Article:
An area of particular skill, and one that is somewhat controversial among audiogeeks, as least American ones, is pace, rhythm and timing, or PRAT, as the British inventors of the idea call it. While not quite as quick off the note as a classic Brit-box, a significant part of what gives the SR15 such an enjoyable presentation is that it keeps the beat. Many minimonitors over-reach their drivers, and in trying to offer the illusion of deep bass, they end up muddying the midbass. The ponderous result is impressive with a few recordings, but wrong for real music. Other minis fail to reach deep enough into the bass to even register on the PRAT scale at all. The SR15 goes both deep enough to give us the rhythm section, and gets on and off the notes with graceful balance. I found that this meant the even bass-heavy and full-scale music had a satisfying sound. Like I said earlier, the SR15 could not quite reach deep enough to conjure up the full specter of Bill Laswell with his one-off project, "Blind Light" (The Absence of Time [Alda 001]), but it was able to communicate the timing, feel and imagination of Laswell, and in doing so it communicated the more important parts of this album -- as well as nearly every other album I played.
The whole picture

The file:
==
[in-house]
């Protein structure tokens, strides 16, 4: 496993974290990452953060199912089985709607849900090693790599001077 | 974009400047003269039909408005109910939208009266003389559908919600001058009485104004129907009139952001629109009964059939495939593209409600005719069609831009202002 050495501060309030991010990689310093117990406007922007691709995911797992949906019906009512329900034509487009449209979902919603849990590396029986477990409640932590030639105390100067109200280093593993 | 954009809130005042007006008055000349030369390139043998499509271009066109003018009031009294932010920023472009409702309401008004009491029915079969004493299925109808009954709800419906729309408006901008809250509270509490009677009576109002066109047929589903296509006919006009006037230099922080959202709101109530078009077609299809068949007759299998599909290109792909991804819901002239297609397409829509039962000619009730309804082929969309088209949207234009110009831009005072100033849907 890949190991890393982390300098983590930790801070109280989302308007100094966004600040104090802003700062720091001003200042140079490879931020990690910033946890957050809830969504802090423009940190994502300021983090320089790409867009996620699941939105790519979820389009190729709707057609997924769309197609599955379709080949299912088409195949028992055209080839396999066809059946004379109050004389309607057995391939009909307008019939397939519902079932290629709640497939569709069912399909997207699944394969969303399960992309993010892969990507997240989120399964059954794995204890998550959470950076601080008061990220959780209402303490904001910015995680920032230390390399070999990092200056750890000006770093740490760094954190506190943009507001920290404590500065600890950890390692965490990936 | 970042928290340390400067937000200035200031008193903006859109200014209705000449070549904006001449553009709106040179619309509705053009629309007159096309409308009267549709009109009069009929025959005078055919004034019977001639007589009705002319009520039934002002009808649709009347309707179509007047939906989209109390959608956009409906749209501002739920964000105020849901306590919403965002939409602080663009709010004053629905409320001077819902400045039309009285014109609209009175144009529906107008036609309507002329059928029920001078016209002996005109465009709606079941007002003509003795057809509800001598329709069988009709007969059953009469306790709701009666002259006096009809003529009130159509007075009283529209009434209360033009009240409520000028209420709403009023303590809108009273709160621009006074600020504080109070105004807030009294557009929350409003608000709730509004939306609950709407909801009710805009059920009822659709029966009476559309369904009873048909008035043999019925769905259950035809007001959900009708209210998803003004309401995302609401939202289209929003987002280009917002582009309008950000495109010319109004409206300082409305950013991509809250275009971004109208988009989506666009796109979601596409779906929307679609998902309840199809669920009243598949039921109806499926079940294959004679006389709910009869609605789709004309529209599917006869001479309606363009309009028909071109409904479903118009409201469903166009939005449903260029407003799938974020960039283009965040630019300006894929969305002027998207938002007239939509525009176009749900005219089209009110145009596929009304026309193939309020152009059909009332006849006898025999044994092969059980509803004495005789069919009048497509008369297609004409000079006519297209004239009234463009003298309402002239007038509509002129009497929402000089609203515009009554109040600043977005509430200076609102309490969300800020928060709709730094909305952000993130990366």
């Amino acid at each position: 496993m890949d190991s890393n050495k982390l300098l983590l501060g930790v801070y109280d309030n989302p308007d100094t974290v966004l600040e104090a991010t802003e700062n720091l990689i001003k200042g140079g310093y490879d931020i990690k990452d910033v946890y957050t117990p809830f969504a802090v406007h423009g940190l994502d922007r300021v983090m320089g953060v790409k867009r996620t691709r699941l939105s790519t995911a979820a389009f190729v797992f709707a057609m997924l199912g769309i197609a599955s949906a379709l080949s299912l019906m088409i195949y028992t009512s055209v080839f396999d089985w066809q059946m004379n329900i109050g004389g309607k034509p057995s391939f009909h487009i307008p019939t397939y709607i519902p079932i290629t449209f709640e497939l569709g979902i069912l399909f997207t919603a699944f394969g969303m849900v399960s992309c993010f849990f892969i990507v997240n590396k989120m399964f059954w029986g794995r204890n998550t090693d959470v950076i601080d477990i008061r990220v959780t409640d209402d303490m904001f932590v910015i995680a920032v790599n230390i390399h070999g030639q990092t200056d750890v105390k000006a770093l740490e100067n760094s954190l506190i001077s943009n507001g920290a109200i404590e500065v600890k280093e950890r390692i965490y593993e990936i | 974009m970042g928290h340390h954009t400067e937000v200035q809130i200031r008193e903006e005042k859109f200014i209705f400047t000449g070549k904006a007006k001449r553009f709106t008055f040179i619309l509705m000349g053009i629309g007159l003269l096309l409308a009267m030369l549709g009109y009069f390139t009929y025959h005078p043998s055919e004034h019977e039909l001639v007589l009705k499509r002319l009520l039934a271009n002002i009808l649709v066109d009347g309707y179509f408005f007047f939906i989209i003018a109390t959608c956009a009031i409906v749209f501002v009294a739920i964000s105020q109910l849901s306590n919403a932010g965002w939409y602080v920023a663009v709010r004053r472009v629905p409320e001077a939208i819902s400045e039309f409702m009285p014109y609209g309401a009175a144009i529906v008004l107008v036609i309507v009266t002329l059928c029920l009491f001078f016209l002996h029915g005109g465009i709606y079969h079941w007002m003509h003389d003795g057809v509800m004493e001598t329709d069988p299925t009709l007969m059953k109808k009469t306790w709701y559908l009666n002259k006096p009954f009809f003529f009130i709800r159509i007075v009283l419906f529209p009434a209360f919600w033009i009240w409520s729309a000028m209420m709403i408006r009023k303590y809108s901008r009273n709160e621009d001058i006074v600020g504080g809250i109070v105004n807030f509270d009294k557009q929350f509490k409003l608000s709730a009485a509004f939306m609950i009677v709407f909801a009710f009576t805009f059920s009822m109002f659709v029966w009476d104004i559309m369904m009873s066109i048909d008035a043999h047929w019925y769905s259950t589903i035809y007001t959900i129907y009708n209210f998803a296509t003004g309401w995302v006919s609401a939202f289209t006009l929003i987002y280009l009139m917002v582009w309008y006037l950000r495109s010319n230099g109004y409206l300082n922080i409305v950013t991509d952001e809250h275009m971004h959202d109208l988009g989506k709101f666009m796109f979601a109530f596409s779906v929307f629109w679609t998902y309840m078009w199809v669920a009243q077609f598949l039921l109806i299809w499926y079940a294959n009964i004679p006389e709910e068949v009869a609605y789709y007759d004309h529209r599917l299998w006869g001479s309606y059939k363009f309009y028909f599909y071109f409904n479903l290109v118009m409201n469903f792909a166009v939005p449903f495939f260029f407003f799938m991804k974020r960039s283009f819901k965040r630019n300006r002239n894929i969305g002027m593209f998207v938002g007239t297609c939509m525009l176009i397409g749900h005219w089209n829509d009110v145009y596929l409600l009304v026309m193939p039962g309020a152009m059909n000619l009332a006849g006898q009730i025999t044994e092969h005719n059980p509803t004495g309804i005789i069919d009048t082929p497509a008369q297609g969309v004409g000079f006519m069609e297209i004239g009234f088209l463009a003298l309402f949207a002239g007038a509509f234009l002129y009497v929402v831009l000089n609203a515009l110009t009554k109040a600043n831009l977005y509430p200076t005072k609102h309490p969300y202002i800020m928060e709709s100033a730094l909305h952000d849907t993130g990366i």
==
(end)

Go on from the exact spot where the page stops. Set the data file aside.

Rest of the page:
So far I see that Ive portrayed the SR15 accurately, but Ive also picked the SR15 apart, and mostly by nits. That is doing the speakers a great disservice, as the totality of these speakers is not reached via a standard audiogeek laundry list of sonic parameters. All speakers are compromises, much less those that cost less than two grand. The wonder of the SR15 is how canny their compromises are. They reportedly reach down to the lower 40s, and perhaps could have been designed to go lower, but not without sacrificing tonal clarity. Rather than reaching for full crescendos, they concentrate on the microdynamic and midrange swings, where most of the action is. They stage wonderfully, but without the hyper edge definition that characterizes audio speakers -- as opposed to musical ones. They are detailed, but without harshness, and they have superb timing. The combination of these ingredients results in a balanced, satisfying musical meal. Perhaps if the SR15s had been designed with less of this balance and more with an eye to a particular skill, they would stand out, but they would also be less of a speaker. In the end, without drawing attention to themselves or any particular sonic area, the SR15s simply get out of the way and allow music to happen.